Thank God for Cognates

Connor Hickle
September 27, 2018

Language can tell you a great deal about a person, a culture, and even entire civilizations. In today’s evermore connected and globalized society, more and more people are being raised bilingual by their parents or learning languages in schools and universities. However, unless you’re a natural with the predominant language of the country in which you’re studying, odds are at some point you will run smack into a language barrier.

Not literally though; you won’t pull an Amelia Bedelia and actually run into a barrier with another language on it (still watch where you’re walking). Instead, there is an obvious communication barrier that comes along with not knowing another language well. Think about a time when a tourist or someone with little English-speaking knowledge tried to communicate with you. Maybe they got out a few broken phrases, some interesting mime action, and eventually you got the gist of what was going on. That’s exactly how it sounds trying to speak other languages…….badly.

I can’t throw stones from my glass house though, I only know enough here to not die and ask shops if they have my shoe size. I wasn’t a language major coming here and the extent of my French was half a semester of instruction in 8th grade. While I have found success with the basics of other languages, I had no idea what to expect with French. Luckily for me, the French language has a lot of cognates. A lot of the words we learn just sound like English words spoken with French accent. This makes things somewhat easier, but on the whole the French language isn’t always the most simple to understand. With that being said, my most sincere sympathies to anyone learning a Scandanavian language or a language with an alphabet you’re unfamiliar with, you people are the real heroes.

Oh and, amateur tip: learn how to ask if someone can repeat themselves, but sloooowwwlyyyy. It has paid off for me on a few occasions already.

That communication barrier can be a fun way to force you to learn the language, a trial by fire if you fancy. But, there are times when the linguistic blockade that exists between you and a language you don’t know can be absolutely maddening. There is just something so inexplicably frustrating about knowing what you want to say, knowing the appropriate language to say it in, and having absolutely no clue how to say it. On the plus side, after all of these broken-speech half-communicative conversations you’ll be an absolute juggernaut on game night when it comes time to play charades.

There are some ways around this language barrier though (or over it if you prefer). The best way to become proficient at another language is to practice it as much as possible. If you can, take a slot out of your schedule and few hours of your week and dedicate them to a language class. It will pay dividends once your charades skills and patience begin to wear thin and you just want to have a conversation with someone. I’m taking a beginner French class here and without it, I wouldn’t even be able to ask about shoe sizes. If you don’t have the time for a class, get a tutor, a phrasebook, even an app will get you further along than you were before. Just don’t be “that American” that expects everyone to speak English because ‘MURICA.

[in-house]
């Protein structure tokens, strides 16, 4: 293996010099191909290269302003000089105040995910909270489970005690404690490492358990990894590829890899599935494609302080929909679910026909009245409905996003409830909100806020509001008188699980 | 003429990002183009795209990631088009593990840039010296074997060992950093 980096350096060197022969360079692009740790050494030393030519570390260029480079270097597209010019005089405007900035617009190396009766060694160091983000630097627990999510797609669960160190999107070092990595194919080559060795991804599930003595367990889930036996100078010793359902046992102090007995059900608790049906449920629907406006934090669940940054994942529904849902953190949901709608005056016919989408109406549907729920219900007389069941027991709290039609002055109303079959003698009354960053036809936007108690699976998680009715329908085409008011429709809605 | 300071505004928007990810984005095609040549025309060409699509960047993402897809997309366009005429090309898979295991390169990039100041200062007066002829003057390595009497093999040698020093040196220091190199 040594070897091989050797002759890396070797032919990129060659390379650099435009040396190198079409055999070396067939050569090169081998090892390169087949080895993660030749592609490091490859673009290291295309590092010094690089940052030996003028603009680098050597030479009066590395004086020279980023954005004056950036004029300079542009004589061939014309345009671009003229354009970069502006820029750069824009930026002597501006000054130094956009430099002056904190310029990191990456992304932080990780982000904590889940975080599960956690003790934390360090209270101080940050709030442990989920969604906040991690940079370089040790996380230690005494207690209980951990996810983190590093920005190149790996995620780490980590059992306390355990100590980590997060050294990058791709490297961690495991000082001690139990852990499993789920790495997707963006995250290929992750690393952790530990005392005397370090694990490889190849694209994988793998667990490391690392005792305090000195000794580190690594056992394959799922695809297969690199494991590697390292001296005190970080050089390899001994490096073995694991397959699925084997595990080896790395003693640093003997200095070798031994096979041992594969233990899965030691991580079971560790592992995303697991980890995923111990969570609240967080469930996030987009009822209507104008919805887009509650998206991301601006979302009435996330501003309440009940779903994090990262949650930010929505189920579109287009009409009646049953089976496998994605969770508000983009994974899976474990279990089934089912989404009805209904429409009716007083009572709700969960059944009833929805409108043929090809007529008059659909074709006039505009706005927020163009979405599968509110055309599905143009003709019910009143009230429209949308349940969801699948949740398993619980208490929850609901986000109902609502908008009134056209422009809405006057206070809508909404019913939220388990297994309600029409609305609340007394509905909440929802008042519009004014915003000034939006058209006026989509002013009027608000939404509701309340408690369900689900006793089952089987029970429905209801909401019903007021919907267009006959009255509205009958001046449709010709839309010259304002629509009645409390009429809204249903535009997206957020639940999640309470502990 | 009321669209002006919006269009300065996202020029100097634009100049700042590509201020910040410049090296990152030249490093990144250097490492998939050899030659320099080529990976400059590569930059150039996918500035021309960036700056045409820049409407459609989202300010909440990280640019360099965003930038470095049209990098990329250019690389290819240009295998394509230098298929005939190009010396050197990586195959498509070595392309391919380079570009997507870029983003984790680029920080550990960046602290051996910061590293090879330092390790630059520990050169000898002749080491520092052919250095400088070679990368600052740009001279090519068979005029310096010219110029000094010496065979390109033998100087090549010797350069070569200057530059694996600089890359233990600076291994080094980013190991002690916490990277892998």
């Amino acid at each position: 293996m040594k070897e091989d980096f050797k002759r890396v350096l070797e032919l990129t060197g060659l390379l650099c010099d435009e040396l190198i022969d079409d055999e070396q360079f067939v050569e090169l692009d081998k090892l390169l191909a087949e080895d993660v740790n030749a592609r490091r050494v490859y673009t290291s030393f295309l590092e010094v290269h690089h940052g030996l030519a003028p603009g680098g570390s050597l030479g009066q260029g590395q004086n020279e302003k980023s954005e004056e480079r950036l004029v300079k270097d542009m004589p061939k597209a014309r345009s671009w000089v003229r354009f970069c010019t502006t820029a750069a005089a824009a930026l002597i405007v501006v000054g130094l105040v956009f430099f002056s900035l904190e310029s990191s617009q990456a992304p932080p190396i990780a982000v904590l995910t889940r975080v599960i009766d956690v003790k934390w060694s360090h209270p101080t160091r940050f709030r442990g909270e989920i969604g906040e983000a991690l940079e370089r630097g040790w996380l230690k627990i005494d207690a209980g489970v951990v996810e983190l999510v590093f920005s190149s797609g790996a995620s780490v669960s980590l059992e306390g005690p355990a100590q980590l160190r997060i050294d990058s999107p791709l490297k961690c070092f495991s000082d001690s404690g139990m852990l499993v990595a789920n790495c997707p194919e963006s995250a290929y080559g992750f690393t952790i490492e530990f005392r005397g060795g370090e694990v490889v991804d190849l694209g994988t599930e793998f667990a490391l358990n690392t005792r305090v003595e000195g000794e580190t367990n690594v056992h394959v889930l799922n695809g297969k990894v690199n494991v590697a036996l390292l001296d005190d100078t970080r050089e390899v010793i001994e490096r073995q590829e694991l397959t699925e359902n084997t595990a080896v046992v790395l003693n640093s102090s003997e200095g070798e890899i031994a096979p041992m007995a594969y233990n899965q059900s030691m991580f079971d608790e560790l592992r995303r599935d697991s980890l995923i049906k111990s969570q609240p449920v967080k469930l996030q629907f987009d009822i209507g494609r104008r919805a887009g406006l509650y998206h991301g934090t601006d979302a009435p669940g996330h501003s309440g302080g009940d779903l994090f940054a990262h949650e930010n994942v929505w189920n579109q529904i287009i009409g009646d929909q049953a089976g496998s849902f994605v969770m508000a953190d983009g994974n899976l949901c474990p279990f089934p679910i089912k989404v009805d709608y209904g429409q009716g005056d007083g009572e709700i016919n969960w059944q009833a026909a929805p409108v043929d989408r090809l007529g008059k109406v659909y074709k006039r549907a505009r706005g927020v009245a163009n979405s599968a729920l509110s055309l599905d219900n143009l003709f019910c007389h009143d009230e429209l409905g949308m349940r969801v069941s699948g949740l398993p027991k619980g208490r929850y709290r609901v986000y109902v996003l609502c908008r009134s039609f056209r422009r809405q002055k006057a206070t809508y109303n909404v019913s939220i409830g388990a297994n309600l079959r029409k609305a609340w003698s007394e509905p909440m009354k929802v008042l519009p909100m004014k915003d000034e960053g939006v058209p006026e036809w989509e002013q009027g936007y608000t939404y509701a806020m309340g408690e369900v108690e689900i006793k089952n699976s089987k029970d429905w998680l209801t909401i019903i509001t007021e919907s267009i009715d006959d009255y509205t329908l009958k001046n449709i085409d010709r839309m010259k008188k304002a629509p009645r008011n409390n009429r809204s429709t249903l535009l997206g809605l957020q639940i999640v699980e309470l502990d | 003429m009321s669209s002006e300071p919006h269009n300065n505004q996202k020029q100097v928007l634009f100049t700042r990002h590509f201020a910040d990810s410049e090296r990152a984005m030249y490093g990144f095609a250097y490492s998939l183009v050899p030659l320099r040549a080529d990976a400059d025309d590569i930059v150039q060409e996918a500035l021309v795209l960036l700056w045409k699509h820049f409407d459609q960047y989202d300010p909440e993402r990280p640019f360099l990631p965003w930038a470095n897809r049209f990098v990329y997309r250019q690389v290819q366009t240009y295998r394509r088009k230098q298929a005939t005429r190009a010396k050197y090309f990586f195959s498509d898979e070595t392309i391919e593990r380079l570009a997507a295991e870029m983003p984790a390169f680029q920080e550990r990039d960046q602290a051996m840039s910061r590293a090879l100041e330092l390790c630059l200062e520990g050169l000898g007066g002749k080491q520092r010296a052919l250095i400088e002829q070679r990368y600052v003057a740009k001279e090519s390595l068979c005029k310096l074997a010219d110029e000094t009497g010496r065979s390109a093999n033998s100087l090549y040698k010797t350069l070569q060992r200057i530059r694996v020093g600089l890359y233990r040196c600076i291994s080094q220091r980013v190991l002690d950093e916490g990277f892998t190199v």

Look, the language barrier can be frustrating. It can lead to getting the wrong lunch, ending up at the wrong bus stop, or even accidentally insulting someone when you were just trying to ask where the bathroom was. Full confession, there are even some situations or conversations I avoid because I don’t want to deal with the awkwardness of misunderstanding.  But, it’s important to remember that you miss 100% of the shots you don’t take (shout-out Michael Scott), and that you can’t stop living life because something is a little uncomfortable. You don’t want to shy away from a location because you’re worried about the language barrier, but you also don’t want to go abroad thinking you know everything about communicating there.

Part of this whole deal is that I am honest with everyone reading this (shoutout to you same four loyal ones), whether it’s great or no-so-great. Communicating in another language is an enjoyable, frustrating, fascinating, exhausting, and often rewarding part of studying abroad. Do your best to assimilate, adapt, and hope the locals cut you some slack if (when) you do butcher some pronunciation and grammar.

The bottom line is this: language is hard, okay. Sometimes English isn’t even my best language, and it really should be. But like they say, “no pressure, no diamonds”, and nothing worth doing is ever all that easy.

Until next time,


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Connor Hickle

<p>I am 21 years old, a rising senior at Wofford College, and I am pursuing a B.A. in Finance. My interests include cars, motorcycles (pretty much anything with wheels), and sports. I pass my free time by hanging out with family and friends, going to the movies, working out, and watching Netflix. A weird fact about me is that I enjoy philosophical discussions.</p>

2018 Fall
Home University:
Wofford College
Simpsonville, SC
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